This Health Issue Can Hint at Dementia Years in Advance

One type of pain is especially associated with cognitive decline.

Can I Switch to Spousal Social Security Benefits When My Ex Dies?
Can I Switch to Spousal Social Security Benefits When My Ex Dies?

Knowing when to claim can help you maximize benefits.

If You Find This Thrift Shopping, Buy It
If You Find This Thrift Shopping, Buy It

This iconic dinnerware is prized for everyday use as well as reselling for profit.

Medicare Will Not Cover These 6 Medical Costs
Medicare Will Not Cover These 6 Medical Costs

Don’t let these health care expenses catch you off guard in retirement.

8 Things You Should Always Buy on Amazon
8 Things You Should Always Buy on Amazon

The giant retailer shines when it comes to these things, from basics to hard-to-find specialty goods.

Beware This Hidden Ingredient in Rotisserie Chicken
Beware This Hidden Ingredient in Rotisserie Chicken

Something foul may lurk in those delicious, ready-to-eat birds.

5 Ways to Get Amazon Prime for Free
5 Ways to Get Amazon Prime for Free

Hesitant to drop $119 a year on an Amazon Prime membership? Here’s how to get it for free.

5 Ways to Fill Your Pantry With Free Food
5 Ways to Fill Your Pantry With Free Food

Anyone can take advantage of these resources.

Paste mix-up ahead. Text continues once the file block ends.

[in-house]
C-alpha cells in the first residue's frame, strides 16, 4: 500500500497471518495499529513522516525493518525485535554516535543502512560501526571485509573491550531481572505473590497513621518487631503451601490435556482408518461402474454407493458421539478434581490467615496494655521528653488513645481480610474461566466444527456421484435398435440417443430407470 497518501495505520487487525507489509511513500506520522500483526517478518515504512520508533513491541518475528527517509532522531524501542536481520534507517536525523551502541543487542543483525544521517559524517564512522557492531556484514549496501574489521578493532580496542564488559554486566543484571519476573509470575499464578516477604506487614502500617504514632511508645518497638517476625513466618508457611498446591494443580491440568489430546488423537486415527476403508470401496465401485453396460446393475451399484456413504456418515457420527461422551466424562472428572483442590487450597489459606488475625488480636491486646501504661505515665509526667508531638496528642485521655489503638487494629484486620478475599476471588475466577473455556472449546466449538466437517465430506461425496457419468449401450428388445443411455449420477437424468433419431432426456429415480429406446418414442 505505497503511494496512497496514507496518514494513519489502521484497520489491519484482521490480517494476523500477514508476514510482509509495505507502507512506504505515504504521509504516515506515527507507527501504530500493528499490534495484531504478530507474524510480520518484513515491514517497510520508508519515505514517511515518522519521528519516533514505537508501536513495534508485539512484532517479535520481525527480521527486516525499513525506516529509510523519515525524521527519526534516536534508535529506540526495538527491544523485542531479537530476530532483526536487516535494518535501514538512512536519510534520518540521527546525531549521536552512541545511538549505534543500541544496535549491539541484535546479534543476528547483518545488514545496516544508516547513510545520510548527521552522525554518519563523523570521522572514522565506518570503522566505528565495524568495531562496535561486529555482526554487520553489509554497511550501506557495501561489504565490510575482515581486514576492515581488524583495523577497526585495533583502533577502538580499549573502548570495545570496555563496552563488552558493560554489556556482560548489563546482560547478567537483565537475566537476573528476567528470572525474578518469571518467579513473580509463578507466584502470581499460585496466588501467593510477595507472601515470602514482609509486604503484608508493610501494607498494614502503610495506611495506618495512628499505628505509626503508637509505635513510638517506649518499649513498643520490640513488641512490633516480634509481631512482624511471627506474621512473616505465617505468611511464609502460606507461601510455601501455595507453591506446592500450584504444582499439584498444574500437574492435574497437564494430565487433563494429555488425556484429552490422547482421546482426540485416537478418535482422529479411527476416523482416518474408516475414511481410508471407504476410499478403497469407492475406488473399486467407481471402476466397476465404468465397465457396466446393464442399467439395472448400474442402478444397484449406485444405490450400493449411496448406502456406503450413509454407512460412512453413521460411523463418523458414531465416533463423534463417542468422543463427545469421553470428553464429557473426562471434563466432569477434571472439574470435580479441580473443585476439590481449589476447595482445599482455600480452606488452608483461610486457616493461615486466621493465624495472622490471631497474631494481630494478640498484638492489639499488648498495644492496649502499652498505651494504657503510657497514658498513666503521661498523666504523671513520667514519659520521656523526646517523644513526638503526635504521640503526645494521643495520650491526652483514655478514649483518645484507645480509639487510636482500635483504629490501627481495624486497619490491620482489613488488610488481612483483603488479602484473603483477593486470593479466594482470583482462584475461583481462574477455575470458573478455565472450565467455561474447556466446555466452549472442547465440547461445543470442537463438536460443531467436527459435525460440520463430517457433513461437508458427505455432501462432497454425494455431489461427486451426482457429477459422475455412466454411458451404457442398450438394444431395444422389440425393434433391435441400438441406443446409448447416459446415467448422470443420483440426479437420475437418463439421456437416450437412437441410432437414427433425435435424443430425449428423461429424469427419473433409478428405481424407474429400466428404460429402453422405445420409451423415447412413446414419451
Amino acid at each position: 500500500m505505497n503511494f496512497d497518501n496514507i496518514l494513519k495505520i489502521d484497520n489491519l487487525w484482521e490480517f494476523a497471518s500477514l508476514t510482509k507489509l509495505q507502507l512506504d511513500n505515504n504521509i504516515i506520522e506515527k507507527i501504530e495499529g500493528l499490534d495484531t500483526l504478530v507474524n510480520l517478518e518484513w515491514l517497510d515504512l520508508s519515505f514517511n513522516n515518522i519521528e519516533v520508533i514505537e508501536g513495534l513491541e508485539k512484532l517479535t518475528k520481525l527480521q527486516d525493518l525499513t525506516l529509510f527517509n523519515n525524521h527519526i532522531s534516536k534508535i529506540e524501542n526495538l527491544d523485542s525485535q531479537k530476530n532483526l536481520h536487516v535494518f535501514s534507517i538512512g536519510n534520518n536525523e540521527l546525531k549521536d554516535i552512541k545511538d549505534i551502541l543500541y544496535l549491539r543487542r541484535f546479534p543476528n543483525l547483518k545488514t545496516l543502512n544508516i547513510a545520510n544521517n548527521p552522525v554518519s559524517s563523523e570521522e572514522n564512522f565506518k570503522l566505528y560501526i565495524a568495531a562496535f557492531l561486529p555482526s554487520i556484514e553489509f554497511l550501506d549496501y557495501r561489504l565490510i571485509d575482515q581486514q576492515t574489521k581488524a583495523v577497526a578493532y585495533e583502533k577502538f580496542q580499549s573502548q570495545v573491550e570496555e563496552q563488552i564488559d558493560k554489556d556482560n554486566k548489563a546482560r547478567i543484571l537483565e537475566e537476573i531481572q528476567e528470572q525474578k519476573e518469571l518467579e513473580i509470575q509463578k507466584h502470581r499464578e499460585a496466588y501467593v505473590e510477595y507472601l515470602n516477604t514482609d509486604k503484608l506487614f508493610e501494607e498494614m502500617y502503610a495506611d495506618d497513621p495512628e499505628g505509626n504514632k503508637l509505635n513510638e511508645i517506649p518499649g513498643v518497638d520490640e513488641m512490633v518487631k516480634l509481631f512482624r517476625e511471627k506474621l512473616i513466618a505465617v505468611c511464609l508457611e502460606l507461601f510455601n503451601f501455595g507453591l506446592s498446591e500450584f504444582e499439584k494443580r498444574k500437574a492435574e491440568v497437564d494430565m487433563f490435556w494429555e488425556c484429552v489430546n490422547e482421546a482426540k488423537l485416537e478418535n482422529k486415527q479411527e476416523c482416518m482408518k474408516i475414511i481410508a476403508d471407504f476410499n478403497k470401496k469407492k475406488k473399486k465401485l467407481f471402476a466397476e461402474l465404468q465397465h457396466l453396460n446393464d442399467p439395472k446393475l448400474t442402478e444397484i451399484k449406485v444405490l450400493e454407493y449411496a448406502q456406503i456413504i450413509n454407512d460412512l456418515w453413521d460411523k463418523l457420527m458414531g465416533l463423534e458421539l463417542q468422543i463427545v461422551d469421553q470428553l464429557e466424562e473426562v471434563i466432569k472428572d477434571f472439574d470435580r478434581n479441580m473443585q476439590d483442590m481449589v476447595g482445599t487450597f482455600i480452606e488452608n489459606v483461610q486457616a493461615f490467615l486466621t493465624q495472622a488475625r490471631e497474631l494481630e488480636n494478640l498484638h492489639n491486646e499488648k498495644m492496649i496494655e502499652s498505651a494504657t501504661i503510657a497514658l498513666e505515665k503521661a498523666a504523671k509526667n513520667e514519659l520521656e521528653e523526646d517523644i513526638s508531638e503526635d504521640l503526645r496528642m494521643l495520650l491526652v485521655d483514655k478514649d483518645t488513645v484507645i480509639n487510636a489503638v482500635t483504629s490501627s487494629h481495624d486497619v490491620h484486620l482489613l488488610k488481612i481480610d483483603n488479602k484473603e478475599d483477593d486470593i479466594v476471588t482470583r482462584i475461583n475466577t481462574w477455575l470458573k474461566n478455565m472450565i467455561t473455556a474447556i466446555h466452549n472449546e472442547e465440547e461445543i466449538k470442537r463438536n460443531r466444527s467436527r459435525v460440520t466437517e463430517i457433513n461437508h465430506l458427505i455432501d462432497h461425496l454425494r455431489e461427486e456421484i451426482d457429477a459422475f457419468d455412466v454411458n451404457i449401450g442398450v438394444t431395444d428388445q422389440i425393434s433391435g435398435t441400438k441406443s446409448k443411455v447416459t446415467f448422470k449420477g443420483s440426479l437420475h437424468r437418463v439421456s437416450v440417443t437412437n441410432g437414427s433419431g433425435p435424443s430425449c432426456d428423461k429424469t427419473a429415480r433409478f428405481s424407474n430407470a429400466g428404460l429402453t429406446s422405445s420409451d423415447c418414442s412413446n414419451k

5 States With the Worst Health Care for Retirees
5 States With the Worst Health Care for Retirees

All of these states are located in the same region of the nation.

6 Reasons You Should Stop Hiding Cash at Home
6 Reasons You Should Stop Hiding Cash at Home

Stashing money around the house is anything but harmless.

3 Ways to Get Microsoft Office for Free
3 Ways to Get Microsoft Office for Free

With a little ingenuity, you can cut Office costs to zero.

7 Big Purchases You Should Never Make
7 Big Purchases You Should Never Make

Sometimes a big-ticket purchase is nothing more than a big waste of money.

5 Products You Should Never Buy Generic
5 Products You Should Never Buy Generic

Sometimes the brand-name version is clearly superior.

View More Articles

View this page without ads

Help us produce more money-saving articles and videos by subscribing to a membership.

Get Started

Add a Comment

Our Policy: We welcome relevant and respectful comments in order to foster healthy and informative discussions. All other comments may be removed. Comments with links are automatically held for moderation.